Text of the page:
Four visions for the future of public transport
The way people get around is starting to change, and as a professor of transport strategy I do rather wonder if the modes of transport we use today will still be around by the turn of the next century.
Growing up, my favourite book was a children’s encyclopaedia first published in 1953. One double-page spread featured an annotated cityscape, showing all aspects of the built environment – most of which we would still be familiar with now.
The various modes of transport illustrated – trains, buses, lorries, taxis, motorcycles, bikes, pedestrians and private cars – still work together as a system in fundamentally the same ways.
But a whole range of possible (though not inevitable) societal and technological changes could revolutionise how we travel in the coming decades.
These include large-scale responses to the climate change agenda and energy sourcing and security; shifting demographic trends (such as growing numbers of elderly people); the development of the collaborative economy; the growing use of big data; and the apparent inevitability of driverless cars
To examine what future urban transport systems might look like, I recently directed a future-gazing project for New Zealand’s Ministry of Transport exploring how people might be travelling in the year 2045.
I helped develop four scenarios, along two axes of change.
The first axis considered automation – at one end, vehicles are still be driven much like today (partial automation).
At the other, they’re driverless (full automation).
The second axis related to how dense cities could become – one future where the population is more dispersed (like Los Angeles) and another where it is concentrated at a higher density (more like Hong Kong).
With these axes in mind, I generated four possible futures for public transport, which could play out in cities across the world.
Read the full piece by Professor Marcus Enoch, of the School of Architecture, Building and Civil Engineering, in the Conversation, here.
Notes for editors
Press release reference number: 19/183
Loughborough University is equipped with a live in-house broadcast unit via the Globelynx network. To arrange an interview with one of our experts please contact the press office on 01509 223491. Bookings can be made online via www.globelynx.com
Loughborough is one of the country’s leading universities, with an international reputation for research that matters, excellence in teaching, strong links with industry, and unrivalled achievement in sport and its underpinning academic disciplines.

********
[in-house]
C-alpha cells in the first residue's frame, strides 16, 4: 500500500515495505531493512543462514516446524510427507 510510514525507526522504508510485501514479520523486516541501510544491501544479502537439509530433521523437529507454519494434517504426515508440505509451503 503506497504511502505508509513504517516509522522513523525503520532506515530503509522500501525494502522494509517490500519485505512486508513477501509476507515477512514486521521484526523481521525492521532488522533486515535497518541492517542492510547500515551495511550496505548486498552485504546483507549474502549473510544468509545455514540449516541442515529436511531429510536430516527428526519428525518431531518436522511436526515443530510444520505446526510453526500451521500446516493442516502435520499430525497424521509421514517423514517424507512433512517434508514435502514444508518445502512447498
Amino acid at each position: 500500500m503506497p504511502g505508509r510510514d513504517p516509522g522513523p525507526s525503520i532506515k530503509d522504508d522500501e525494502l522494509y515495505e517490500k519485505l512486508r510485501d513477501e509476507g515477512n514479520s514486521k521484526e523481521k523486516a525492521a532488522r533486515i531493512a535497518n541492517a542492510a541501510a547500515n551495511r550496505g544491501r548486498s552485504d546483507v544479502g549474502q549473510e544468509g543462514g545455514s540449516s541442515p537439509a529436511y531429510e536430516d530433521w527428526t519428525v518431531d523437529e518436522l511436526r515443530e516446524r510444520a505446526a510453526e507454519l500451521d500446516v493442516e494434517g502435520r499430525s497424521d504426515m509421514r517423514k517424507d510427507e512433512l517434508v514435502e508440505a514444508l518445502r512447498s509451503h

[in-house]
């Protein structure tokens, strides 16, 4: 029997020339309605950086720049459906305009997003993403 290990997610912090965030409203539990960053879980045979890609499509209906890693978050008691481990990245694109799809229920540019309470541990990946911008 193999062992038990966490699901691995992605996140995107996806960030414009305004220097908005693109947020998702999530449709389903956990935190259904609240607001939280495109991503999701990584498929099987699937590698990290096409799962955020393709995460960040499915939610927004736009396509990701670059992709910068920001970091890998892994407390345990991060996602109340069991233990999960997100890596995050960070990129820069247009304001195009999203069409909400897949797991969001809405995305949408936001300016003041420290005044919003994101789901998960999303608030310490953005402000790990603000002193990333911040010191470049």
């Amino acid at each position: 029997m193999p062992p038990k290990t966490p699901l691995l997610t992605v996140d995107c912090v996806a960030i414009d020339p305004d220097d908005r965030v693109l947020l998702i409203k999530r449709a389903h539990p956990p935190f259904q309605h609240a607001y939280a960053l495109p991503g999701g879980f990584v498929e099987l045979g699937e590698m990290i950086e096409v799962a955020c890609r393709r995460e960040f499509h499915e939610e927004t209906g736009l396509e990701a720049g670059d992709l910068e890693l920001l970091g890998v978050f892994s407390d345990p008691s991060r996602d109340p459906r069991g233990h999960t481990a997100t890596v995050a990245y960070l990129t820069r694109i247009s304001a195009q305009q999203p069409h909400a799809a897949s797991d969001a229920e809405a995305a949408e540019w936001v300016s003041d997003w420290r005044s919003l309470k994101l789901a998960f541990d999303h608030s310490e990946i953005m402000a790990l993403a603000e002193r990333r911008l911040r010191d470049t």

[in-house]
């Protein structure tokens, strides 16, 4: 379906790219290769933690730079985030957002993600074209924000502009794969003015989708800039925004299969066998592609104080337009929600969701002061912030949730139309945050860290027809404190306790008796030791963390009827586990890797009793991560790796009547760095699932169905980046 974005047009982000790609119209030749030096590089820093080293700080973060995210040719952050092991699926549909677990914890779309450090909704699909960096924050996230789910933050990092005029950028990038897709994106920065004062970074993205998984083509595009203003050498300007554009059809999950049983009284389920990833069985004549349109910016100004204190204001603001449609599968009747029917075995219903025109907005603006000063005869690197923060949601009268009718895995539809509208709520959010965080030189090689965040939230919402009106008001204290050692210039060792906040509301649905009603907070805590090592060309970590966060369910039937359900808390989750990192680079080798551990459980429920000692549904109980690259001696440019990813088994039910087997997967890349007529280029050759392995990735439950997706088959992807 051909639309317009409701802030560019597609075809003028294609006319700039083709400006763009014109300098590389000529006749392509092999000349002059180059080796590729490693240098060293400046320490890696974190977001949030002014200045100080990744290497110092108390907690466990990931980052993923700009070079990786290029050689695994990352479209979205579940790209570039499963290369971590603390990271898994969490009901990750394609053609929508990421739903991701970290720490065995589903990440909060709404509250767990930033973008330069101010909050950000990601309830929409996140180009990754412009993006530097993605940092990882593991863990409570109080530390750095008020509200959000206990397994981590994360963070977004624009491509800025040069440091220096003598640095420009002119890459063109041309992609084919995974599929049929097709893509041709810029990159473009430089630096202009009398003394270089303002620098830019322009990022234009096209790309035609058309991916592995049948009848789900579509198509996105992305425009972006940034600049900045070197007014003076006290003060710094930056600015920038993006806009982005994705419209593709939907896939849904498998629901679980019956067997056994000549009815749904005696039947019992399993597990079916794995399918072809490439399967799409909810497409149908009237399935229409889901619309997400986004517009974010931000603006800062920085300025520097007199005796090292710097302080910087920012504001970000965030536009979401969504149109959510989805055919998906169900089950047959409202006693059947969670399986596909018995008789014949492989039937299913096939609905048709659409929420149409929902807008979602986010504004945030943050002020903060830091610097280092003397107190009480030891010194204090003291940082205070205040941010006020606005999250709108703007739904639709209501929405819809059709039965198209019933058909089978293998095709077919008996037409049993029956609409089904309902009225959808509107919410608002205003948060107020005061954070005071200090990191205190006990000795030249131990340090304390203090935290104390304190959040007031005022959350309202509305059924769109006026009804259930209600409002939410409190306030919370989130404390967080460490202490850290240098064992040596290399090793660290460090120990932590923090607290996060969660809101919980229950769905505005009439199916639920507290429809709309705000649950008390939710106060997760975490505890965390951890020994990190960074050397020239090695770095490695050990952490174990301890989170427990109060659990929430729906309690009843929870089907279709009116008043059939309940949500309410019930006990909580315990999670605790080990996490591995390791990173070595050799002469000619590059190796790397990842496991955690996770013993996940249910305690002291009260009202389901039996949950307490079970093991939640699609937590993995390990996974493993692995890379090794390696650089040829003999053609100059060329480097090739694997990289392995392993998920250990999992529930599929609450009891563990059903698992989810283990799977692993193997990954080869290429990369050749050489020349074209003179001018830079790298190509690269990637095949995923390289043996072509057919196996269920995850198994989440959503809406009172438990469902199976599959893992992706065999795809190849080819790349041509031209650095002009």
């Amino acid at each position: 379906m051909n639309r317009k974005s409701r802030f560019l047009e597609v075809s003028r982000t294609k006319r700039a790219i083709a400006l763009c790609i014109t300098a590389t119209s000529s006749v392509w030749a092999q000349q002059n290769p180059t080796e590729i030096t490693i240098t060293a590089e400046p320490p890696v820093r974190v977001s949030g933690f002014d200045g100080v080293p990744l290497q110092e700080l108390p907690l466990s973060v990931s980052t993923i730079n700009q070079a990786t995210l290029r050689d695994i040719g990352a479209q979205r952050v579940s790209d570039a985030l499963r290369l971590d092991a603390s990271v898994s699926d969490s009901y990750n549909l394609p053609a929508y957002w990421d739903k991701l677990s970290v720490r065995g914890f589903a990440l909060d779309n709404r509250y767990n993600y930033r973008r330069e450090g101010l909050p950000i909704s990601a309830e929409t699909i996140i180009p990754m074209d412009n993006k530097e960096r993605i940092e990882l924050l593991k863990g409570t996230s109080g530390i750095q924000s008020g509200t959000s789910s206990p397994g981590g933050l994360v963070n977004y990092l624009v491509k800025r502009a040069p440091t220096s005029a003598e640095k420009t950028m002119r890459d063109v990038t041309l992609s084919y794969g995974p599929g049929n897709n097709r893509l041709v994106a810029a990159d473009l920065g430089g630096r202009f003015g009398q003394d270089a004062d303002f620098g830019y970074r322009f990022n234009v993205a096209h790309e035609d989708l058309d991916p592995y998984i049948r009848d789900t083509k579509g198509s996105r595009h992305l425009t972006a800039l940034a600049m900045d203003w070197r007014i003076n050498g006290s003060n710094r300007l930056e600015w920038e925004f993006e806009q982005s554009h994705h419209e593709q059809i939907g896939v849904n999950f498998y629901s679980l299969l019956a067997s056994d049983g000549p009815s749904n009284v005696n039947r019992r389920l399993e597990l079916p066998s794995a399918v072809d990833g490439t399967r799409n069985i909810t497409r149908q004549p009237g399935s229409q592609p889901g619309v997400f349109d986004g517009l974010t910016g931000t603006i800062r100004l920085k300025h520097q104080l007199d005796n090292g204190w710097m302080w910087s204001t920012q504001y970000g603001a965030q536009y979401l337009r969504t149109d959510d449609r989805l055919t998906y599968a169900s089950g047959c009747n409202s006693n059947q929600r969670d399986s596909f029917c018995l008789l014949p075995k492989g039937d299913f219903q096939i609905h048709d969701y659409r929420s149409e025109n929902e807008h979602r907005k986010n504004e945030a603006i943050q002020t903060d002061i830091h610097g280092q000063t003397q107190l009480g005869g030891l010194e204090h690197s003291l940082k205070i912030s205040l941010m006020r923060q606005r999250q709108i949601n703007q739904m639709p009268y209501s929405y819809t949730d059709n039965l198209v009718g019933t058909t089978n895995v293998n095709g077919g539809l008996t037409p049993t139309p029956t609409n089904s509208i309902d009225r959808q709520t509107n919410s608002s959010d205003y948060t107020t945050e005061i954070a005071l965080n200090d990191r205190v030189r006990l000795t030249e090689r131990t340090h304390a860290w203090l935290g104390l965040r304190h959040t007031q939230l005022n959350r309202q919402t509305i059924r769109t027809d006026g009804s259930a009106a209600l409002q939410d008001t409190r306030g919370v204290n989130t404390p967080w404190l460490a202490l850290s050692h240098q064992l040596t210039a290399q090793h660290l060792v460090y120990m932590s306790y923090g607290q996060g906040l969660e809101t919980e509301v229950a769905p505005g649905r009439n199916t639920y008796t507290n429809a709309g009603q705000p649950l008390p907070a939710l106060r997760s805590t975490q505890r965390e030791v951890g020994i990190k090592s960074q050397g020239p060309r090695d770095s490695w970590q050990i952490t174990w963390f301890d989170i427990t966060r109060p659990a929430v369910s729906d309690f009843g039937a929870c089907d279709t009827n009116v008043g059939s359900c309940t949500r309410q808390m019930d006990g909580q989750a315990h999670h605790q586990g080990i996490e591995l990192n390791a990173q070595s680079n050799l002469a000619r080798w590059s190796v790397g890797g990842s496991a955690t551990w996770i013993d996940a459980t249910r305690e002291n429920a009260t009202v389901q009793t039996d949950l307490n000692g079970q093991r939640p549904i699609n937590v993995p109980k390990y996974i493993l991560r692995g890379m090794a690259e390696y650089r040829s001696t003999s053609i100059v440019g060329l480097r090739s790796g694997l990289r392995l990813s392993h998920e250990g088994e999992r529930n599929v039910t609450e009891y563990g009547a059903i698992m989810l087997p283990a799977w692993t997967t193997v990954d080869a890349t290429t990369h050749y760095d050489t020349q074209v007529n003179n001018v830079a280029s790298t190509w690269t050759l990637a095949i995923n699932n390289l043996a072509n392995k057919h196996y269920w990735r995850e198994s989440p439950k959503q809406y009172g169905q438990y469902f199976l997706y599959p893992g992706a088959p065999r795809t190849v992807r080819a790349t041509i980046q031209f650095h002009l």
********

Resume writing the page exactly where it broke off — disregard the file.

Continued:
It has been awarded five stars in the independent QS Stars university rating scheme, named the best university in the world for sports-related subjects in the 2019 QS World University Rankings, University of the Year by The Times and Sunday Times University Guide 2019 and top in the country for its student experience in the 2018 THE Student Experience Survey.
Loughborough is in the top 10 of every national league table, being ranked 4th in the Guardian University League Table 2020, 5th in the Times and Sunday Times Good University Guide 2020 and 8th in The UK Complete University Guide 2020.
Loughborough is consistently ranked in the top twenty of UK universities in the Times Higher Education’s ‘table of tables’ and is in the top 10 in England for research intensity. In recognition of its contribution to the sector, Loughborough has been awarded seven Queen's Anniversary Prizes.
The Loughborough University London campus is based on the Queen Elizabeth Olympic Park and offers postgraduate and executive-level education, as well as research and enterprise opportunities. It is home to influential thought leaders, pioneering researchers and creative innovators who provide students with the highest quality of teaching and the very latest in modern thinking.
Loughborough staff, students and alumni make a real difference. They challenge convention, think creatively and find solutions to some of the biggest challenges facing society today and in the future.
Meet the #LboroGameChangers at lboro.ac.uk/lborogamechangers